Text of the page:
With a new farm bill being crafted by Congress, what is the outlook for cotton growers?
At the 2018 Southern Cotton Ginners Association meeting held July 10 in Biloxi, Miss., Gary Adams, president and CEO, National Cotton Council of America, tackled some of the back-and-forth happening in Washington, D.C.
“Around early February, Congress approved a bipartisan budget,” said Adams. “That set the stage, or foundation, for what we anticipate seeing in the (new) farm bill for cotton policy.”
Effective for the 2018 growing season is the seed cotton program. “Seed cotton is a covered commodity and is eligible for the ARC and PLC programs.”
- Seed cotton refers to unginned upland cotton that includes both lint and cottonseed.
- The reference price is set at $0.367 per pound.
- The price floor is at $0.250 per pound.
“The price floor only serves for the function of determining what the maximum payment rate will be under PLC,” said Adams. “It isn’t a loan rate, per se, that you’d typically think back in the day when you had a counter-cyclical payment program.
“The USDA will take a weighted average of lint prices — the same used in the target price program — with a weighted average with cottonseed. That weighted average will be based on how much lint we produced and how much seed was produced.”
Adams provided the following “seed cotton marketing year average” price example:
- U.S. upland cotton lint marketing year average price ($/pound) = $0.690.
- U.S. cottonseed marketing year average price ($/pound) = $0.075 (or $150/ton).
- U.S. upland cotton lint production (pounds).
This equals 20,570,000 bales … 480 pounds/per bale = 9,873,600,000 pounds.
- U.S. cottonseed production (pounds).
This equals 6,725,000 tons … 2,000 pounds/ton = 13,450,000,000 pounds.
- Total U.S. cotton lint and cottonseed production (pounds).
This equals 9,873,600,000 plus 13,450,000,000 = 23,323,600,000 pounds.
What about seed cotton base acres?
“For all other farms with generic base, producers shall choose one of the following options to convert generic base acres to seed cotton and other covered commodity base acres:
- Option 1: Seed cotton base equals higher of 2009-12 average seed cotton plants or 80 percent of generic base, not to exceed total generic base.
Any unconverted generic base becomes unassigned crop base and is ineligible for PLC/ARC.
- Option 2: All generic base converted proportionally based on 2009-12 average plantings of seed cotton and other covered commodities.
“The reason this goes back to 2009-12 is that’s the time period used in the reallocation decision of the 2014 farm bill,” said Adams. “Different farms will look at these options differently.”
What about progress towards a new farm bill?
“The second time proved a charm and the House approved their version of the farm bill around June 21. … It passed 213-211 and continues the basic (ARC/PLC) structure of the 2014 farm bill.”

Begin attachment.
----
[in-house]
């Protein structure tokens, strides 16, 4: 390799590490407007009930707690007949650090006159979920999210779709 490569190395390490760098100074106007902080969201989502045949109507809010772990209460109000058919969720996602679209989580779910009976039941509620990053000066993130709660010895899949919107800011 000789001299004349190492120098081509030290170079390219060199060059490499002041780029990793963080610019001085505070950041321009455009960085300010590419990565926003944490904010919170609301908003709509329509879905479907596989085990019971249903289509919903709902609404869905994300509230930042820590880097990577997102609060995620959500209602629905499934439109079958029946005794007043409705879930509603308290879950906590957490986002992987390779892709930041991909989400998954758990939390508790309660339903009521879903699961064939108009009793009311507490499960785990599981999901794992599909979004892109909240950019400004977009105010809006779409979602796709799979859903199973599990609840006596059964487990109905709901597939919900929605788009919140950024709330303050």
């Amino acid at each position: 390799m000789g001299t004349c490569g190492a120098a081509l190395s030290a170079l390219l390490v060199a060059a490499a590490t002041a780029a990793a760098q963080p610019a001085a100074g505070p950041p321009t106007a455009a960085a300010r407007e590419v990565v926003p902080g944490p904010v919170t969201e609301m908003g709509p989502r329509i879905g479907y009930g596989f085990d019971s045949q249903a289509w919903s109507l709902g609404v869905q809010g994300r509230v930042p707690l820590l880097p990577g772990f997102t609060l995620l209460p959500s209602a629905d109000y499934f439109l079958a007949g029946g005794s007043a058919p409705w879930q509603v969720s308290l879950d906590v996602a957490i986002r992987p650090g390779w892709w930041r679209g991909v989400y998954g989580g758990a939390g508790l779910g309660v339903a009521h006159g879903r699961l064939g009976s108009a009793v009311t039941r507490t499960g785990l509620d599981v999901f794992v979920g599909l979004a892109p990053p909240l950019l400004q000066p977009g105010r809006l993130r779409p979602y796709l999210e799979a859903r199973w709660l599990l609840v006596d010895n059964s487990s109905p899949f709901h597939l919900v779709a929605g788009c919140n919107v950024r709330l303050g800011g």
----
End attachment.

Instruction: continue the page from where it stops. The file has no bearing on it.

It would also maintain current references prices (RP).
For seed cotton that means $0.367/pound.
“There is an RP escalator provision: 85 percent of five-year Olympic average of MYA prices not to exceed 115 percent of reference price.”
Current loan rates would be maintained.
Upland cotton, said Adams “establishes a 2 percent limit on annual decline based on a two-year moving average of AWP. The range remains $0.45 to $0.52/pound.”
“The House did some things on unplanted provisions. Some of the provisions in place under the bipartisan budget act said if you didn’t plant you’re not eligible. It expanded that to uncovered commodities.”
- Unplanted base acres provision.
–Similar to generic base unplanted policy.
–No covered commodities (includes cotton) planted/prevented planting between 2009 and 2017.
–Converts to unassigned base and ineligible for ARC/PLC.
- Payment yield update.
–Drought triggered yield update.
- Economic Adjustment Assistance Program (textile mills) — increases payment rate from $0.03/pound to $0.0315/pound.
Senate farm bill
Meanwhile, the Senate farm bill “continues the status quo with commodity and crop insurance. It did put in place a lower AGI — it went from $900,000 to $700,000.
“In committee markup there were two important amendments offered — one by Minnesota Sen. Klobuchar and one by Sen. Bennett of Colorado. One amendment would eliminate the Economic Adjustment Assistance Program for textile mills — a $470 million loss. The other amendment would eliminate cotton storage credits — a $14 million loss.”
Both of those amendments passed by voice “and that’s very concerning. Unfortunately, there are 21 members on the (Senate) ag committee and four of them are from the Cotton Belt. We’re severely outnumbered.”
Through phone calls and contacts with senators from the South, “we were able to restore the textile mill (funds) for three years. We lost it all in the committee but were able to get it back for three years. We were able to get the cotton storage credits restored for all years of the Senate farm bill.”
Even so, Iowa Sen. Charles Grassley “has an amendment in the Senate bill (passed on June 28 by a vote of 86-11). It’s a significant problem and essentially makes it much tougher for a family farming operation to qualify for program benefits. Right now, you have the ability to have three people qualify for management contributions. (The amendment) would essentially take that down to one. And if you want that one person to qualify with a management contribution, all the other people involved collectively can’t get more than one payment limit.
“We’ll be working to get that removed in conference.”